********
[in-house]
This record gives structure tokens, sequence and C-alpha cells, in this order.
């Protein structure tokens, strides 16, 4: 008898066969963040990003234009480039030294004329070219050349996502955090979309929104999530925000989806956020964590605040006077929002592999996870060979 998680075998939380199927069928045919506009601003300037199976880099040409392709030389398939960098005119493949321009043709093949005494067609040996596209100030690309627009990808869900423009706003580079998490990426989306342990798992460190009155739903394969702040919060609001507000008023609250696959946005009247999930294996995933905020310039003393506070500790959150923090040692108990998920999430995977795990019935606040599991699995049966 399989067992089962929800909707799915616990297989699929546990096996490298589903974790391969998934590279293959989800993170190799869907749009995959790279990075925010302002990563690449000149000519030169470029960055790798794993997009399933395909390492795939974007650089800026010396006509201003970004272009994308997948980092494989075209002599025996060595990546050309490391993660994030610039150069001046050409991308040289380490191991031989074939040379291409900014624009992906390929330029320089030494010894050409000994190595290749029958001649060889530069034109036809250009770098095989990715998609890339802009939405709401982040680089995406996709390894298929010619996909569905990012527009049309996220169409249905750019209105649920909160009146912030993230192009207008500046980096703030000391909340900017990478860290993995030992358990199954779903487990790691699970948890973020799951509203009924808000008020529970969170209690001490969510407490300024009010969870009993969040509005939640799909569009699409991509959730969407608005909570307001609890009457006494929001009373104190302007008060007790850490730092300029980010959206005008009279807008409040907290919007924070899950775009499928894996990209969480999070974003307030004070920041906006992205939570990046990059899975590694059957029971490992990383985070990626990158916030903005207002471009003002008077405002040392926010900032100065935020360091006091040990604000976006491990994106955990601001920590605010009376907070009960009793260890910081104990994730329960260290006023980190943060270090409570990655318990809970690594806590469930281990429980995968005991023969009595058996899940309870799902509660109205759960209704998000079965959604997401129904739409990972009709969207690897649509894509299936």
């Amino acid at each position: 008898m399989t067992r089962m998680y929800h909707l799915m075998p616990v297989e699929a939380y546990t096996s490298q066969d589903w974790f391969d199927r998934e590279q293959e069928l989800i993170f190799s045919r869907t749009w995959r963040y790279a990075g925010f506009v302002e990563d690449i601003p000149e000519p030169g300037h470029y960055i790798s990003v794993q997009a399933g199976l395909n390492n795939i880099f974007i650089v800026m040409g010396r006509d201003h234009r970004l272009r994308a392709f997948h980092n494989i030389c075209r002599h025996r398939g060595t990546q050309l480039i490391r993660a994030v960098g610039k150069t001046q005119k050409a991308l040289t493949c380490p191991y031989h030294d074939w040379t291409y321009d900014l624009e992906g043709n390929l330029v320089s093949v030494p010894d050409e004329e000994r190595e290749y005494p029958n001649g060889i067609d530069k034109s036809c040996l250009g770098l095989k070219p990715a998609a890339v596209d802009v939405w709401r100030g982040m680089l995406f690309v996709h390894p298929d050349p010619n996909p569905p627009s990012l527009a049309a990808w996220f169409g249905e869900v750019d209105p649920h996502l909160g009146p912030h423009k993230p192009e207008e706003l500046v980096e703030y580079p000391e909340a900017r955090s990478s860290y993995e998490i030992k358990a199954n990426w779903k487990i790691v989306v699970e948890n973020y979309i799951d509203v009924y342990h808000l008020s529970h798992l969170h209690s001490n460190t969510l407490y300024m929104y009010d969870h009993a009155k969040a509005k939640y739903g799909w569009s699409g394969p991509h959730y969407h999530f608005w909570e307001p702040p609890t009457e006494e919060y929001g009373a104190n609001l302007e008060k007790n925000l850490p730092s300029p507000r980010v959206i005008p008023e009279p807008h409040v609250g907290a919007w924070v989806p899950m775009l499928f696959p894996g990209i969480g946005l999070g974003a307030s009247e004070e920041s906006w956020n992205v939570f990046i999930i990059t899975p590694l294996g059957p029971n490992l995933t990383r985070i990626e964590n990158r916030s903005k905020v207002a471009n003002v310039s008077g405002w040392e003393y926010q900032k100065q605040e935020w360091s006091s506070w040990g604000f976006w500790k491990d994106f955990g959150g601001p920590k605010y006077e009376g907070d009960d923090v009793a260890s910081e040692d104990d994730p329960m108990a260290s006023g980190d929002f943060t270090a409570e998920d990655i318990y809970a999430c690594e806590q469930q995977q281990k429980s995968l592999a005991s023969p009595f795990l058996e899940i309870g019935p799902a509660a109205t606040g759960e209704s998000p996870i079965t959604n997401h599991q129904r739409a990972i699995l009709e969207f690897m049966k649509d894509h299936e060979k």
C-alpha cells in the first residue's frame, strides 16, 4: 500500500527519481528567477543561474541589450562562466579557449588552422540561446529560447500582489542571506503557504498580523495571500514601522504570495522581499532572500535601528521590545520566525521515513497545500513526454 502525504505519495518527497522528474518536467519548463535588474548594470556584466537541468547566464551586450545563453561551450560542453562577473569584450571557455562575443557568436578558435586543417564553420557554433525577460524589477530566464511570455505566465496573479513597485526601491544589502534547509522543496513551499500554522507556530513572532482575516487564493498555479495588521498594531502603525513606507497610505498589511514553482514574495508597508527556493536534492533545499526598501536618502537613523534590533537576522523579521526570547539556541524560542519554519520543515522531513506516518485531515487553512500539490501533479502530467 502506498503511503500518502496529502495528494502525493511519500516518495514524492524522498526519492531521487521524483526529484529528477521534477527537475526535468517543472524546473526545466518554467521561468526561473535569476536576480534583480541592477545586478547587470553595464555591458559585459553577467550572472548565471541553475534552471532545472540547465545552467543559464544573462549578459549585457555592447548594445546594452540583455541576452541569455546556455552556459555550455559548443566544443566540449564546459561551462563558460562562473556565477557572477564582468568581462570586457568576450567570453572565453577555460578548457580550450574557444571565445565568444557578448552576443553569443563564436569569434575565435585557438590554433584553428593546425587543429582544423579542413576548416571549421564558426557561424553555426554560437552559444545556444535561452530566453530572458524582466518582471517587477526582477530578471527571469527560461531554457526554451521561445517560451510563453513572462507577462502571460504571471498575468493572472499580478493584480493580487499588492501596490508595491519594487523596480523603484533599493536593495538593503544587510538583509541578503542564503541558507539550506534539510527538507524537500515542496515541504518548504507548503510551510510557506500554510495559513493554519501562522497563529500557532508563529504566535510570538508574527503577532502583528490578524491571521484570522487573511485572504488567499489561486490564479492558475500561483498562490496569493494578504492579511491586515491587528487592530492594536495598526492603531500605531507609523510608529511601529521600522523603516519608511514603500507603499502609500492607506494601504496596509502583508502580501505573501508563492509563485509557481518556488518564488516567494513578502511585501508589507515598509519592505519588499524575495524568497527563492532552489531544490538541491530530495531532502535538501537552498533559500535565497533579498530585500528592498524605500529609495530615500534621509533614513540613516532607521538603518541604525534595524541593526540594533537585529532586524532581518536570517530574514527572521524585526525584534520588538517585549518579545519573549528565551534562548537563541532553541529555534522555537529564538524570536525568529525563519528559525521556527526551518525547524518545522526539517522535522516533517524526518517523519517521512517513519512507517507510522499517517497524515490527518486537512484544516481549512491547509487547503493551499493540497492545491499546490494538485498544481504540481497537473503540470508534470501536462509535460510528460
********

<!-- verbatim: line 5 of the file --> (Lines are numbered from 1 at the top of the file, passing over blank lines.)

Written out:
C-alpha cells in the first residue's frame, strides 16, 4: 500500500527519481528567477543561474541589450562562466579557449588552422540561446529560447500582489542571506503557504498580523495571500514601522504570495522581499532572500535601528521590545520566525521515513497545500513526454 502525504505519495518527497522528474518536467519548463535588474548594470556584466537541468547566464551586450545563453561551450560542453562577473569584450571557455562575443557568436578558435586543417564553420557554433525577460524589477530566464511570455505566465496573479513597485526601491544589502534547509522543496513551499500554522507556530513572532482575516487564493498555479495588521498594531502603525513606507497610505498589511514553482514574495508597508527556493536534492533545499526598501536618502537613523534590533537576522523579521526570547539556541524560542519554519520543515522531513506516518485531515487553512500539490501533479502530467 502506498503511503500518502496529502495528494502525493511519500516518495514524492524522498526519492531521487521524483526529484529528477521534477527537475526535468517543472524546473526545466518554467521561468526561473535569476536576480534583480541592477545586478547587470553595464555591458559585459553577467550572472548565471541553475534552471532545472540547465545552467543559464544573462549578459549585457555592447548594445546594452540583455541576452541569455546556455552556459555550455559548443566544443566540449564546459561551462563558460562562473556565477557572477564582468568581462570586457568576450567570453572565453577555460578548457580550450574557444571565445565568444557578448552576443553569443563564436569569434575565435585557438590554433584553428593546425587543429582544423579542413576548416571549421564558426557561424553555426554560437552559444545556444535561452530566453530572458524582466518582471517587477526582477530578471527571469527560461531554457526554451521561445517560451510563453513572462507577462502571460504571471498575468493572472499580478493584480493580487499588492501596490508595491519594487523596480523603484533599493536593495538593503544587510538583509541578503542564503541558507539550506534539510527538507524537500515542496515541504518548504507548503510551510510557506500554510495559513493554519501562522497563529500557532508563529504566535510570538508574527503577532502583528490578524491571521484570522487573511485572504488567499489561486490564479492558475500561483498562490496569493494578504492579511491586515491587528487592530492594536495598526492603531500605531507609523510608529511601529521600522523603516519608511514603500507603499502609500492607506494601504496596509502583508502580501505573501508563492509563485509557481518556488518564488516567494513578502511585501508589507515598509519592505519588499524575495524568497527563492532552489531544490538541491530530495531532502535538501537552498533559500535565497533579498530585500528592498524605500529609495530615500534621509533614513540613516532607521538603518541604525534595524541593526540594533537585529532586524532581518536570517530574514527572521524585526525584534520588538517585549518579545519573549528565551534562548537563541532553541529555534522555537529564538524570536525568529525563519528559525521556527526551518525547524518545522526539517522535522516533517524526518517523519517521512517513519512507517507510522499517517497524515490527518486537512484544516481549512491547509487547503493551499493540497492545491499546490494538485498544481504540481497537473503540470508534470501536462509535460510528460